US 20080190151 A1
A locking device for a sliding door or a swing and sliding door having a door leaf, the lock device comprising a drive train including at least one motor, a drive transmission and a drive spindle. The locking device also comprises a locking transmission and a torque dividing arrangement.
1. A locking device for a sliding door or swing and sliding door having at least one door leaf and a drive train which comprises at least one motor, a transmission and a drive spindle, characterized in that a torque dividing arrangement is provided in the drive train, said torque dividing arrangement, when the spindle (5) is fixed and the motor (2) is activated, conducting the resulting reaction torque via a locking transmission (4) to a locking mechanism (1).
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The present disclosure relates to sliding doors or swing and sliding doors of vehicles such as subway carriages, railroad carriages, lift cabins, cableway cabins and the like, and in particular to locking them in the closed position.
Doors of vehicles in which persons are transported must remain reliably in the closed position during travel. It is therefore not sufficient to close them by their drive, but it is rather necessary to provide locking devices for them. Such locking devices should of course automatically engage when the door closes and, in normal operation, be released by the drive at the beginning of the opening movement. It must also be possible for the locking devices to be unlocked by the users in emergency operation, for example in the event of the normal door drive failing, so that the doors can be opened manually as a result.
In the case of door drives in which the door leaf or door leaves is/are moved by a spindle mechanism, it has long been known not to arrange the spindle nut in a rotationally fixed manner at the works but to mount it to be rotatable at least within limits. It is also known to provide the spindle with a radially projecting finger which slides in a connecting link and thus provides the rotational locking, making it possible for the nut to act as a spindle nut. Such a drive is known, for example, from DE 28 19 424 A. In that position of the nut, which corresponds to the closed position of the door, the connecting link has a widened portion or a bend which allows the spindle nut to pivot by a predefined amount under the applied torque. Thus, even when the drive is deactivated, the spindle nut cannot move, as a result of banging on the door leaf, into that angular position in which it can be displaced along the predominant part of the connecting link. The door is locked in the closed position. For emergency actuation, elements are provided which act on the finger of the spindle nut and thus allow the nut to rotate into the position aligned with the deflecting connecting link. In the DE 2819424A document, further locking elements are provided which are activated by the nut moving into the end position formed.
Further locking arrangements of the above type are known in various embodiments from U.S. Pat. No. 5,341,598 A, from U.S. Pat. No. 6,446,389 B, from EP 903 275 A and from EP 452 201 A. In some of those documents, the spindle is designed such that the nut engages by a finger in a thread groove on the spindle, and such that the thread groove has a varying gradient. Others of those documents collectively disclose devices such as that mentioned above.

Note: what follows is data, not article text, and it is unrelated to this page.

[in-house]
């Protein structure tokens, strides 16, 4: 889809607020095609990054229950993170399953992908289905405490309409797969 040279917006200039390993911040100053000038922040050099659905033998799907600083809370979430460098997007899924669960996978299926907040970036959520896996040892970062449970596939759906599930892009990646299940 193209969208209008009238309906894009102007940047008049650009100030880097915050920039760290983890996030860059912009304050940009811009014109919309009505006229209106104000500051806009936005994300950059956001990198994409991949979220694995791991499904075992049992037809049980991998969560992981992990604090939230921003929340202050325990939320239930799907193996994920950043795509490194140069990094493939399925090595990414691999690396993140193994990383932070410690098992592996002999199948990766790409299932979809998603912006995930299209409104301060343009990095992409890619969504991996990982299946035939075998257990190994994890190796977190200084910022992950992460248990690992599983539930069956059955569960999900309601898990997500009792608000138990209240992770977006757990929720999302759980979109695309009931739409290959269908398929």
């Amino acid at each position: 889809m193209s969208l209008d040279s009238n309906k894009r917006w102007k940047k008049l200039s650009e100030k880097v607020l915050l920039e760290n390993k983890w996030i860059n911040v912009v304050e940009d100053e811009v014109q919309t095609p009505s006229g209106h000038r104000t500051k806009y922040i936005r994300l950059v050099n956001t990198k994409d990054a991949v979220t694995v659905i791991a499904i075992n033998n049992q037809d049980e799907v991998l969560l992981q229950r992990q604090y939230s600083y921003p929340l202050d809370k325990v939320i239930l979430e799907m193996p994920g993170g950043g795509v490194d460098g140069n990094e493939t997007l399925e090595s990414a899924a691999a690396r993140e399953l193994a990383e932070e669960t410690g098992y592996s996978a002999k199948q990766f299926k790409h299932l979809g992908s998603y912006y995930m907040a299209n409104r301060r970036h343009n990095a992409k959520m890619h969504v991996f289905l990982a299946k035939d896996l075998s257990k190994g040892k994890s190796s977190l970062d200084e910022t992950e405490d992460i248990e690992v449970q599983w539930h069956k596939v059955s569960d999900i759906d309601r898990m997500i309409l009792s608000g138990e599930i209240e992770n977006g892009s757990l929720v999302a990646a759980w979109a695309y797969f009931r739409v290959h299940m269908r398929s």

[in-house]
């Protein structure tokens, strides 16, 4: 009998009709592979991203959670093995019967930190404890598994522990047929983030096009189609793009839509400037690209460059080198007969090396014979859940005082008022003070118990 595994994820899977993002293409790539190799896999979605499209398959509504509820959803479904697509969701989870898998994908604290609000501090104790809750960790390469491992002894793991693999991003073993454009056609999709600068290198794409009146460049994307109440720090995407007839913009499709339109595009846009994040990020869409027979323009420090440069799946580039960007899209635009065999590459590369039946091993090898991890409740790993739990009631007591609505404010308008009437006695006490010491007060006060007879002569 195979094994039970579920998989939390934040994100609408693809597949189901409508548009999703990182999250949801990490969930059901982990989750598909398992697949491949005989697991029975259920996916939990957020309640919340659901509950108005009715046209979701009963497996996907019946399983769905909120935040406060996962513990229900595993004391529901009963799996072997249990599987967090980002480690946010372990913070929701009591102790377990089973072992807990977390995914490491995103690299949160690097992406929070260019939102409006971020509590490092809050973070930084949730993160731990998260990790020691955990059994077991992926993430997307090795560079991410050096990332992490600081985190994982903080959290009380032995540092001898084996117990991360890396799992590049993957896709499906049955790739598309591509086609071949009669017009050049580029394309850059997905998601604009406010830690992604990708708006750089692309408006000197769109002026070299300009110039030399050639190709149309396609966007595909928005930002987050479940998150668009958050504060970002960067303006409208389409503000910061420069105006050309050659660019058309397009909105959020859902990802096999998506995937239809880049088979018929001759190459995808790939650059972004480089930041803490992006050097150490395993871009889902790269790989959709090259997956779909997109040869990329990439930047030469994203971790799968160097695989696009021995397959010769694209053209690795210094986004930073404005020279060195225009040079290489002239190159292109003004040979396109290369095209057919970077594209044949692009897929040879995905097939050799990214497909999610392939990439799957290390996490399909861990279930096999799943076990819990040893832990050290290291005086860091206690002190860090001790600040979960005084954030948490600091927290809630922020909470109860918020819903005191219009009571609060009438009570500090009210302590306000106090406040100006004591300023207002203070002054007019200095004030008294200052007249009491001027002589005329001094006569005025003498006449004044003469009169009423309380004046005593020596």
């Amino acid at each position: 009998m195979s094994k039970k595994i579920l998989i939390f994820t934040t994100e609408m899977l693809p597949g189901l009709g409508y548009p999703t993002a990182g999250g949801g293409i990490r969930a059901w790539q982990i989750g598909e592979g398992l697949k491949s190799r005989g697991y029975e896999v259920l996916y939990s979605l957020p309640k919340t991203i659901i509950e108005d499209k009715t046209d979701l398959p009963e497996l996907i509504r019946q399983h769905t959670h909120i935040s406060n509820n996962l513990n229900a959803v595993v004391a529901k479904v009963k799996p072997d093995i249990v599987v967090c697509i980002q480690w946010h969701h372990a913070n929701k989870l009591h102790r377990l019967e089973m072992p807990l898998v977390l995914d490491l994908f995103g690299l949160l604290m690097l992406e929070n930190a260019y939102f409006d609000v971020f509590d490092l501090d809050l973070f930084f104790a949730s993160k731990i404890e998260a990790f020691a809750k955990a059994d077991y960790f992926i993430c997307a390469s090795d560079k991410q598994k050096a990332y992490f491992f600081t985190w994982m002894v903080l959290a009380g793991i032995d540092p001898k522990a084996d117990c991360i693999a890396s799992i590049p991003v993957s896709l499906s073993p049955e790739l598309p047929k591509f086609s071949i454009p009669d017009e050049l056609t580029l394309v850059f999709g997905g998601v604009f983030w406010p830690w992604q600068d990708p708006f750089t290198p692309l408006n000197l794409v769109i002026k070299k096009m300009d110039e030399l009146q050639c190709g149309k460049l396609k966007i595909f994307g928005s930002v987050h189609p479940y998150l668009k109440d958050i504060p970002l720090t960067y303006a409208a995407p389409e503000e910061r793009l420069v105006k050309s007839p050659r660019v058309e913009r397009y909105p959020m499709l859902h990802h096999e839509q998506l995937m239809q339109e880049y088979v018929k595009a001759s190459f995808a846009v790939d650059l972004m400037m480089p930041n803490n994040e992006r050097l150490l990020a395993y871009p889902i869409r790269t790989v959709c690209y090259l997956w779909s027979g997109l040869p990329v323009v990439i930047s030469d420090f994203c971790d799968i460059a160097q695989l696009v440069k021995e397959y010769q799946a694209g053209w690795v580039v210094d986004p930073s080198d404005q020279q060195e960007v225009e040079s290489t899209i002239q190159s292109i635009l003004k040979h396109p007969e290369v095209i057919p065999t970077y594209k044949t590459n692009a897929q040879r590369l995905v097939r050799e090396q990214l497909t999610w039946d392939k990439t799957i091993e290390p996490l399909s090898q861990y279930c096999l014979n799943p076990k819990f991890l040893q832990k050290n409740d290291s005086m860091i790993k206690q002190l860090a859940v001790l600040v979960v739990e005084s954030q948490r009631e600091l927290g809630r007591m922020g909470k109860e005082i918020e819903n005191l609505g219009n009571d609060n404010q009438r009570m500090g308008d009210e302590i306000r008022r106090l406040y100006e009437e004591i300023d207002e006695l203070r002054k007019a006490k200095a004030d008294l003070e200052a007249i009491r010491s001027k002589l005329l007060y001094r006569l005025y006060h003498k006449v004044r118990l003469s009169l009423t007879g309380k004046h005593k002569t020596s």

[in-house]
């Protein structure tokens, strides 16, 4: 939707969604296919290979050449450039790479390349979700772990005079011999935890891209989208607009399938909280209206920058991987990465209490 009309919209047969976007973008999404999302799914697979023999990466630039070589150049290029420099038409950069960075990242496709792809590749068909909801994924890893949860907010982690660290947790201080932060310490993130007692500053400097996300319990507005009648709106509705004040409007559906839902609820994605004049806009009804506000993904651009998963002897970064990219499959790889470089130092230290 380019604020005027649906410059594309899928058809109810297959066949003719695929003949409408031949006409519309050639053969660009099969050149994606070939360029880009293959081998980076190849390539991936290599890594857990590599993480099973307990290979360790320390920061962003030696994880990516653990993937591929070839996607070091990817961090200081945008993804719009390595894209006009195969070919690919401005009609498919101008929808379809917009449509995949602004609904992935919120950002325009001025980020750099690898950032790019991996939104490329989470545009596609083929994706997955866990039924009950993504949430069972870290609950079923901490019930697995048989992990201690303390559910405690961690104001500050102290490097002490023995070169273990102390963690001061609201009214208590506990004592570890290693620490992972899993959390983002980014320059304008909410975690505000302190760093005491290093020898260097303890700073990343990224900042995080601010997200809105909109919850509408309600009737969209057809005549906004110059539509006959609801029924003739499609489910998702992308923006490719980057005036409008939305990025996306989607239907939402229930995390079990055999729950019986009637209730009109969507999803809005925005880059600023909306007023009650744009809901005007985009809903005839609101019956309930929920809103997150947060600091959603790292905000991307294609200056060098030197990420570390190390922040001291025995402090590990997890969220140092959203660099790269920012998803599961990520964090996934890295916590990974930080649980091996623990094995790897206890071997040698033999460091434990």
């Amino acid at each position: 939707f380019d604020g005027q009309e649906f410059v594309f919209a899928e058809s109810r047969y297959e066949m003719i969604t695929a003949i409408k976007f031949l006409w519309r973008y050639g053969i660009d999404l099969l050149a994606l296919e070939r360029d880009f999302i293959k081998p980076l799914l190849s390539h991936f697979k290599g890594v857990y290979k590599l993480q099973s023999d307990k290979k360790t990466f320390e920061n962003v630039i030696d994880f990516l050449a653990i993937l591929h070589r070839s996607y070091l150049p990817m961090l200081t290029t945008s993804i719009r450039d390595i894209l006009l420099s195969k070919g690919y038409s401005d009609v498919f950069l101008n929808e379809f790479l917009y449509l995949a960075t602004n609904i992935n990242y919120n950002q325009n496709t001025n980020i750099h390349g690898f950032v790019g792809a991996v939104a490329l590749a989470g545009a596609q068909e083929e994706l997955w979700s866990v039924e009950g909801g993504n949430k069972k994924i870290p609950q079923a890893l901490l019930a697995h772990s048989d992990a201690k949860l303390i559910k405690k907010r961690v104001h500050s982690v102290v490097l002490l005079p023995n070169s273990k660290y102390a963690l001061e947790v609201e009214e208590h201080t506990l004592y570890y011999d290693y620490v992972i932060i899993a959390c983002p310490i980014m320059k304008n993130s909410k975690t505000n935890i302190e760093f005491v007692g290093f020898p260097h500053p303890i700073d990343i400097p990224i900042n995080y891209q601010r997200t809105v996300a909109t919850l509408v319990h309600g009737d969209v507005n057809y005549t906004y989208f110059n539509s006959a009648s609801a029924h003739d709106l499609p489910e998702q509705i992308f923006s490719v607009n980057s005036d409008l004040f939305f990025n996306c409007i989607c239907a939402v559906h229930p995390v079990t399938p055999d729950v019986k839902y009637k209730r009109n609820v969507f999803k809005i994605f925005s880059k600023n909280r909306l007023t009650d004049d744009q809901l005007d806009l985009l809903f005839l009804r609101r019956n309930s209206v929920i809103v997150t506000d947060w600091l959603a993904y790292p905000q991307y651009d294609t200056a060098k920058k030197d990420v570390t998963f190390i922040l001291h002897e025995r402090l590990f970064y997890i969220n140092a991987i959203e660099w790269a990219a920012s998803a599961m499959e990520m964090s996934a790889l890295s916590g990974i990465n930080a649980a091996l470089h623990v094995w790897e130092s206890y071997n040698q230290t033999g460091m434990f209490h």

The above-mentioned locking devices have been substantially proven, but all have the disadvantage that problems can occur in unlocking the locking mechanism. Such problems can occur in the case of overcrowded vehicles, dirty guides, iced-up drives, or door guides and/or drives which have been adjusted to the edge of their tolerances or, as often occurs in rough operation, beyond their tolerances. As can be seen from at least one of the designs described above, the drive force or drive torque for displacing the door leaf is available for providing unlocking. That can, on various occasions, in conditions such as persons leaning against the door leaf as a result of overcrowding, etc., be insufficient to apply the torque required to rotate the finger.
The present disclosure, therefore, relates to a locking device which provides greater forces or torques for unlocking the locking mechanism than for a normal movement of the door leaf or door leaves.
According to the present disclosure, the door drive, which comprises the motor, a transmission and a drive spindle, is provided with a torque dividing arrangement which, when the spindle is fixed and the motor is activated, conducts a resulting reaction torque via a locking transmission to the locking device.
Since the door leaves cannot move further when they reach the closed end position of the doors, their connection to a spindle nut prevents any further rotation of the spindle. The result is that the reaction torque is transmitted to the locking mechanism by the torque dividing arrangement, according to the present disclosure. The locking transmission makes it possible to freely select the active torque, and therefore the active locking and unlocking force, within wide limits.
Torque dividing arrangements have long been known in transmission design, and reference is made here only to the planetary gear set. It is of course also possible to design the dividing arrangement differently. That is, it is possible, for example, to mount the motor itself so as to be rotatable or pivotable, so that the reaction torque causes the motor housing to pivot, and to derive the locking or unlocking action from the movement of the motor housing.
Other aspects of the present disclosure will become apparent from the following descriptions when considered in conjunction with the accompanying drawings.
An end position of door leaves 8, 8′ is illustrated in